198838 Portable farmer's market: Mobile vending to promote healthy food access in vulnerable communties

Wednesday, November 11, 2009: 12:30 PM

Stephanie A. Stevens, JD , National Policy and Legal Analysis Network to Prevent Childhood Obesity (NPLAN), Public Health Law and Policy, Oakland, CA
In 2007, the Robert Wood Johnson Foundation funded the National Policy and Legal Analysis Network to Prevent Childhood Obesity (NPLAN) to provide advocates nationwide with model policies that promote healthy eating and active living for children. One primary focus area for NPLAN is addressing racial and ethnic disparities in childhood obesity rates.

Obesity and its health related complications are occurring at higher rates in Latino, African American, and Native American children. Studies also indicate that children of color are more likely to live in neighborhoods with limited access to fresh produce. In areas that are unlikely to attract a large supermarket, mobile vending is one viable alternative that can increase access to healthy food in underserved communities. While many cities have traditionally viewed mobile vendors as a menace, or have merely regulated vendors to ensure food safety, few have considered mobile vending policy aimed at improving nutrition.

In this session, the presenter will draw on real-world examples to discuss specific policy and legal tools that advocates can employ to implement healthy mobile vending in their communities. First, the presenter will provide some background on mobile food vending policies nationally. Second, the presenter will discuss how a few cities, such as New York, Oakland, and Kansas City, have implemented mobile vending policies that promote good nutrition. And third, the presenter will examine policy strategies to provide incentives for healthy mobile vending in neighborhoods that need it most.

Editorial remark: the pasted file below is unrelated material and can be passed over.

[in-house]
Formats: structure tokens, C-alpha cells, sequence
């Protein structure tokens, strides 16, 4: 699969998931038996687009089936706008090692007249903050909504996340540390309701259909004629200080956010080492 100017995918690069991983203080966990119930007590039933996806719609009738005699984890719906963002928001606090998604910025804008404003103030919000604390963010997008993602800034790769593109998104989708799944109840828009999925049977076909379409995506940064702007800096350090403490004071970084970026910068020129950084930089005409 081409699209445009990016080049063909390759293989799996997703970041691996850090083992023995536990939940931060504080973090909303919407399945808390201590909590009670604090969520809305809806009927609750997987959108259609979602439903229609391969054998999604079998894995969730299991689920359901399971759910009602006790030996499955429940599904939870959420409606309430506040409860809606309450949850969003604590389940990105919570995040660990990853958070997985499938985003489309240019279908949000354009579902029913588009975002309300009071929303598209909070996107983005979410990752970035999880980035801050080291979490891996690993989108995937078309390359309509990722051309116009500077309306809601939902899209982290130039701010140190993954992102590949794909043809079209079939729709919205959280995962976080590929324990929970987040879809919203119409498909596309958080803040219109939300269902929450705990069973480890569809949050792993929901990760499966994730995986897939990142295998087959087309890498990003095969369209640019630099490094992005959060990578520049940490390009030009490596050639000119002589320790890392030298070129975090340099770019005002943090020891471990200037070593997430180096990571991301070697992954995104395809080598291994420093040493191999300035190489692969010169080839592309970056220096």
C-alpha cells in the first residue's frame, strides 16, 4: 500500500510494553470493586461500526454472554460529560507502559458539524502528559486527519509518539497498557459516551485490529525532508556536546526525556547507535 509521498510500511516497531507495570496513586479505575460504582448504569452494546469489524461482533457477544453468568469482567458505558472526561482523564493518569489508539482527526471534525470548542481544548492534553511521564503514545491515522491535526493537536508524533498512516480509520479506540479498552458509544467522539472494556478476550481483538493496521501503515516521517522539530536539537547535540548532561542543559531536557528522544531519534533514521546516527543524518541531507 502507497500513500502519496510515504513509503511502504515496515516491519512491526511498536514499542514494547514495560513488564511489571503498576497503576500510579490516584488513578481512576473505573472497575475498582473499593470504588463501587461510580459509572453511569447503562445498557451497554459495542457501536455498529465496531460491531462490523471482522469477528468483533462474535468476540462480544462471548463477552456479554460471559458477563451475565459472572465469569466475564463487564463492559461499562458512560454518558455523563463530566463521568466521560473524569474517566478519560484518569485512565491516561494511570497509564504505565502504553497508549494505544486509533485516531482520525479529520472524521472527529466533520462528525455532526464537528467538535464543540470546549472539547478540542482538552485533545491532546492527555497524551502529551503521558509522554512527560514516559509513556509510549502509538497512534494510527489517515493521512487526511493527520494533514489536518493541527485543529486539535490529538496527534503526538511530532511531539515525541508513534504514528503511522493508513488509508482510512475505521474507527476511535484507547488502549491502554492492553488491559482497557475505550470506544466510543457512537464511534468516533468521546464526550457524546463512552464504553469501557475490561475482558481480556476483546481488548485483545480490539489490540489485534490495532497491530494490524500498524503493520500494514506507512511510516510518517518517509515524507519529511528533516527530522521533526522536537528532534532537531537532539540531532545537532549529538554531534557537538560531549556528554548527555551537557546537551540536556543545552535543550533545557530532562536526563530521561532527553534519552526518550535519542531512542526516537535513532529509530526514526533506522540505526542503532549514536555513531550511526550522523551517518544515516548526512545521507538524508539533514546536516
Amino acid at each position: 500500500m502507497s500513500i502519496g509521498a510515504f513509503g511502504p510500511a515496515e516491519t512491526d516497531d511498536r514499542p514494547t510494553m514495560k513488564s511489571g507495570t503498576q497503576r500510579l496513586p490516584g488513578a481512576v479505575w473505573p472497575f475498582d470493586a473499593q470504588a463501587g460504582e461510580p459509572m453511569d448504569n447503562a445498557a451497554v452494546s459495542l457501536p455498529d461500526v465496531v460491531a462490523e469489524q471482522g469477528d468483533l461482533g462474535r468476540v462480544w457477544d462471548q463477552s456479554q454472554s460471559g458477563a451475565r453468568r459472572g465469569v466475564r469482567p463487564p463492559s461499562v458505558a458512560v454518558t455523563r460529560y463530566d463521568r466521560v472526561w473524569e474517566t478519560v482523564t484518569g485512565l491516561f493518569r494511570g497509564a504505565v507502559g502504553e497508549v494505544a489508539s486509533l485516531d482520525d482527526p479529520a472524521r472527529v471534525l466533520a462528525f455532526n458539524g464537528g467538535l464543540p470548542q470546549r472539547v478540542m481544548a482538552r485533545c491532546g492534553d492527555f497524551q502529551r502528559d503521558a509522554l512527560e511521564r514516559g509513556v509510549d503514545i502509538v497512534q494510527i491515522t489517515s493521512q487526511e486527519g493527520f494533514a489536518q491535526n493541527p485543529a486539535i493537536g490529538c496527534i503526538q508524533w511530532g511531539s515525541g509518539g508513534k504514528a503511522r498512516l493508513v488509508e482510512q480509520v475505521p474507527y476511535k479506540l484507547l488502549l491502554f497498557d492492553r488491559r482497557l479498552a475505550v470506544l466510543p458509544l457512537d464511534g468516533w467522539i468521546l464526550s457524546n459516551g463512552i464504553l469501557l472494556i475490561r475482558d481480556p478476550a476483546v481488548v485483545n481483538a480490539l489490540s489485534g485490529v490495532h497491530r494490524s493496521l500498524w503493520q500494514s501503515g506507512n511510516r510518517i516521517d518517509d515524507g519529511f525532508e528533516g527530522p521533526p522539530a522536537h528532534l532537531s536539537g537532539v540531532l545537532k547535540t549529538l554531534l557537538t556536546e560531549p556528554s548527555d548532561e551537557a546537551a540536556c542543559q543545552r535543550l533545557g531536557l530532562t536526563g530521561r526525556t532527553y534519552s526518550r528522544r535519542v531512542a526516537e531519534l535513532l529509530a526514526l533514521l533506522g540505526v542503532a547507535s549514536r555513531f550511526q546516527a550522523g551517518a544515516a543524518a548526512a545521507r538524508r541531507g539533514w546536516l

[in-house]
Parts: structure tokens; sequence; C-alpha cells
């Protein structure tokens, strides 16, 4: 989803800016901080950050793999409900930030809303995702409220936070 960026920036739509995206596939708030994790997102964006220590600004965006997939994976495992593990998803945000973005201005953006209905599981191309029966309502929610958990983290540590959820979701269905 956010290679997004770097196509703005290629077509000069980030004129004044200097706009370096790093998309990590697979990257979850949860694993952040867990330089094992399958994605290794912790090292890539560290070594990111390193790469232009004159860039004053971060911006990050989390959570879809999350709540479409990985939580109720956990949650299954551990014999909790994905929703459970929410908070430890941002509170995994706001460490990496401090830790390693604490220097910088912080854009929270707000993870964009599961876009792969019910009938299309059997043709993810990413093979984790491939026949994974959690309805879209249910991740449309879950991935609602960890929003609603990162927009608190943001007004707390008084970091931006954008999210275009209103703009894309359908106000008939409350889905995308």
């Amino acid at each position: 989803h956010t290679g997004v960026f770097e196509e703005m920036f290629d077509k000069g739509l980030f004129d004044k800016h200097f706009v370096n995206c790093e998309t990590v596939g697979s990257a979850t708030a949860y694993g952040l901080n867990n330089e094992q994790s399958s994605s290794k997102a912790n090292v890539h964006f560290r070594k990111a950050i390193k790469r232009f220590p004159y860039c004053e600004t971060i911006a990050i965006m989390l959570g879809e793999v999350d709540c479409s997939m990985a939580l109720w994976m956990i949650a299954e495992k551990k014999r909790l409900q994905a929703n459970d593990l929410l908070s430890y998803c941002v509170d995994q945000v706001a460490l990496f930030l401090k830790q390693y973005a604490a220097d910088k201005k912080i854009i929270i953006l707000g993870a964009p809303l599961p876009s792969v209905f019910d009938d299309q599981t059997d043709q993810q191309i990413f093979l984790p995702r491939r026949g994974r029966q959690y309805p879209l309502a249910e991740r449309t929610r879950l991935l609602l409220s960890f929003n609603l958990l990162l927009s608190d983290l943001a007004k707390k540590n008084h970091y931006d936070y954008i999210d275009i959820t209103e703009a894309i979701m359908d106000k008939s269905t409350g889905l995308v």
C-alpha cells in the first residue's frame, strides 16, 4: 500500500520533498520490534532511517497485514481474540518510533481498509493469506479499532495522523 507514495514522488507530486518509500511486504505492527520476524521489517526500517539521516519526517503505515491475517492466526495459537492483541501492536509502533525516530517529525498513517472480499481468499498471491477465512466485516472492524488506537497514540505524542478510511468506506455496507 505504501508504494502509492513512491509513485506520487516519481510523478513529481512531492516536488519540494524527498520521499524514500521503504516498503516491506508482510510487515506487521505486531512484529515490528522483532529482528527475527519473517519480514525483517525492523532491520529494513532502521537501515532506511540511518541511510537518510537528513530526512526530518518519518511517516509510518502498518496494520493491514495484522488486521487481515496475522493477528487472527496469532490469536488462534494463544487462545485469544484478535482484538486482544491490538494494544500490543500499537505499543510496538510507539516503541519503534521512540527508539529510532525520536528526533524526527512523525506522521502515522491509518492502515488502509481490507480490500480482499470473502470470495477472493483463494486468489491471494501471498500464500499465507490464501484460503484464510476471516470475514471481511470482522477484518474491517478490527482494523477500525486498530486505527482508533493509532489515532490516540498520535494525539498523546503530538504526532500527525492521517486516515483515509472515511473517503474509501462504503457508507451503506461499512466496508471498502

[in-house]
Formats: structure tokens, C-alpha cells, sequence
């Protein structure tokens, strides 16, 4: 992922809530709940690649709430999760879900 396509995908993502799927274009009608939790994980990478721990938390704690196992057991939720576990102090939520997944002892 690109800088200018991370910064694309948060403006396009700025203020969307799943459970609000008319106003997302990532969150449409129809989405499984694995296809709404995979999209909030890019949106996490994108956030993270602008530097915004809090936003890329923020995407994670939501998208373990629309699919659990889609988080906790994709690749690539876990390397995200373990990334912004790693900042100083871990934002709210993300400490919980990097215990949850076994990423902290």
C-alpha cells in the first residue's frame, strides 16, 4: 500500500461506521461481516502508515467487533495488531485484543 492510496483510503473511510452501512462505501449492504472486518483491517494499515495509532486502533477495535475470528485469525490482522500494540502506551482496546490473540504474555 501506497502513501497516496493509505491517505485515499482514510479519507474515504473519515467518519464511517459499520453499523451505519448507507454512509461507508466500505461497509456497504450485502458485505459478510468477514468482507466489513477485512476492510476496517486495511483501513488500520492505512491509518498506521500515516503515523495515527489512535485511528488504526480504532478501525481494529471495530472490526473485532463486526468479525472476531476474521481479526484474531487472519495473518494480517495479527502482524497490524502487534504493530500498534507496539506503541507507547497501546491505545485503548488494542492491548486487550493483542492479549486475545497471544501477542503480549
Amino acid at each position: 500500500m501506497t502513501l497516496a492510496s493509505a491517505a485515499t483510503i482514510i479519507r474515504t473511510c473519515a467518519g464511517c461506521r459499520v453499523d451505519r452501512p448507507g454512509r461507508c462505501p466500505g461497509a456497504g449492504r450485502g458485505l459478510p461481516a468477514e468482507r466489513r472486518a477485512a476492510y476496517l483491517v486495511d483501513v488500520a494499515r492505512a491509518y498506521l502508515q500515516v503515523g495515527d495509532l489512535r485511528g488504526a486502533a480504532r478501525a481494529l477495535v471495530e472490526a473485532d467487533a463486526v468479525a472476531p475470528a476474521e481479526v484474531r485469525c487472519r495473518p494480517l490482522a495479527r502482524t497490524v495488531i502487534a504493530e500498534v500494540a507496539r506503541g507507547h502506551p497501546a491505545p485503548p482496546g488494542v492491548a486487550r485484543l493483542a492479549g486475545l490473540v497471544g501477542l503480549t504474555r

Learning Objectives:
1. Name three ways that local governments traditionally regulate mobile vendors. 2. Identify at least three ways to incentivize mobile vendors to sell healthier food.

Keywords: Food Security, Social Inequalities

Presenting author's disclosure statement:

Qualified on the content I am responsible for because: I am currently writing an article on mobile vending to promote health and developing model ordinance language for communities that want to regulate mobile vending near schools. I am also working with our sister program, Planning for Healthy Places, to develop a toolkit to assist communities looking to implement healthy mobile vending programs in their city or county. This work has involved extensive research and consultation with other attorneys, urban planners, and advocates.
Any relevant financial relationships? No

I agree to comply with the American Public Health Association Conflict of Interest and Commercial Support Guidelines, and to disclose to the participants any off-label or experimental uses of a commercial product or service discussed in my presentation.